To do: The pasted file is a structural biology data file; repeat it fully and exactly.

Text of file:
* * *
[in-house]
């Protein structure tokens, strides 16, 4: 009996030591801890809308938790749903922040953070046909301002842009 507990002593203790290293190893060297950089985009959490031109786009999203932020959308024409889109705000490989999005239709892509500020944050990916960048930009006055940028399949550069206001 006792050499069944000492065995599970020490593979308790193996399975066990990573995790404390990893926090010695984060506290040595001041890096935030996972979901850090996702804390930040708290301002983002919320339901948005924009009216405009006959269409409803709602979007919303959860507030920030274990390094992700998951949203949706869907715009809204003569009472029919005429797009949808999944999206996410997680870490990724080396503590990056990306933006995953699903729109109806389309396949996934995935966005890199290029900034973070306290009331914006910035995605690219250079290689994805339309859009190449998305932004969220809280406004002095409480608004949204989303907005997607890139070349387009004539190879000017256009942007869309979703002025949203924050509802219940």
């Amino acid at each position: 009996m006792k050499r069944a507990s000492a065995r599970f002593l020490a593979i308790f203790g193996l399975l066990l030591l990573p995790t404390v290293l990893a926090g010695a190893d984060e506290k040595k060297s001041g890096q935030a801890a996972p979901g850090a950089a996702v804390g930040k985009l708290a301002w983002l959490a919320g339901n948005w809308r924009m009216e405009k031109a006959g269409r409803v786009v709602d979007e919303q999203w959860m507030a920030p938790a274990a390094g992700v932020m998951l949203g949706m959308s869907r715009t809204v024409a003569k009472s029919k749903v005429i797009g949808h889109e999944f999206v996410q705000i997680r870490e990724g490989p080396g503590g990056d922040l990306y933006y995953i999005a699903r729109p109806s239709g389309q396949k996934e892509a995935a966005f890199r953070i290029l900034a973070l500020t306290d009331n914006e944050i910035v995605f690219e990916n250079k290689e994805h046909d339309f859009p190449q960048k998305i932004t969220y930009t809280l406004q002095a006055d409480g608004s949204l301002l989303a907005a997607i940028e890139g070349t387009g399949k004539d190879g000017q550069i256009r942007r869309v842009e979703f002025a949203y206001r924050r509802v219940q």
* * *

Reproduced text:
[in-house]
């Protein structure tokens, strides 16, 4: 009996030591801890809308938790749903922040953070046909301002842009 507990002593203790290293190893060297950089985009959490031109786009999203932020959308024409889109705000490989999005239709892509500020944050990916960048930009006055940028399949550069206001 006792050499069944000492065995599970020490593979308790193996399975066990990573995790404390990893926090010695984060506290040595001041890096935030996972979901850090996702804390930040708290301002983002919320339901948005924009009216405009006959269409409803709602979007919303959860507030920030274990390094992700998951949203949706869907715009809204003569009472029919005429797009949808999944999206996410997680870490990724080396503590990056990306933006995953699903729109109806389309396949996934995935966005890199290029900034973070306290009331914006910035995605690219250079290689994805339309859009190449998305932004969220809280406004002095409480608004949204989303907005997607890139070349387009004539190879000017256009942007869309979703002025949203924050509802219940």
């Amino acid at each position: 009996m006792k050499r069944a507990s000492a065995r599970f002593l020490a593979i308790f203790g193996l399975l066990l030591l990573p995790t404390v290293l990893a926090g010695a190893d984060e506290k040595k060297s001041g890096q935030a801890a996972p979901g850090a950089a996702v804390g930040k985009l708290a301002w983002l959490a919320g339901n948005w809308r924009m009216e405009k031109a006959g269409r409803v786009v709602d979007e919303q999203w959860m507030a920030p938790a274990a390094g992700v932020m998951l949203g949706m959308s869907r715009t809204v024409a003569k009472s029919k749903v005429i797009g949808h889109e999944f999206v996410q705000i997680r870490e990724g490989p080396g503590g990056d922040l990306y933006y995953i999005a699903r729109p109806s239709g389309q396949k996934e892509a995935a966005f890199r953070i290029l900034a973070l500020t306290d009331n914006e944050i910035v995605f690219e990916n250079k290689e994805h046909d339309f859009p190449q960048k998305i932004t969220y930009t809280l406004q002095a006055d409480g608004s949204l301002l989303a907005a997607i940028e890139g070349t387009g399949k004539d190879g000017q550069i256009r942007r869309v842009e979703f002025a949203y206001r924050r509802v219940q």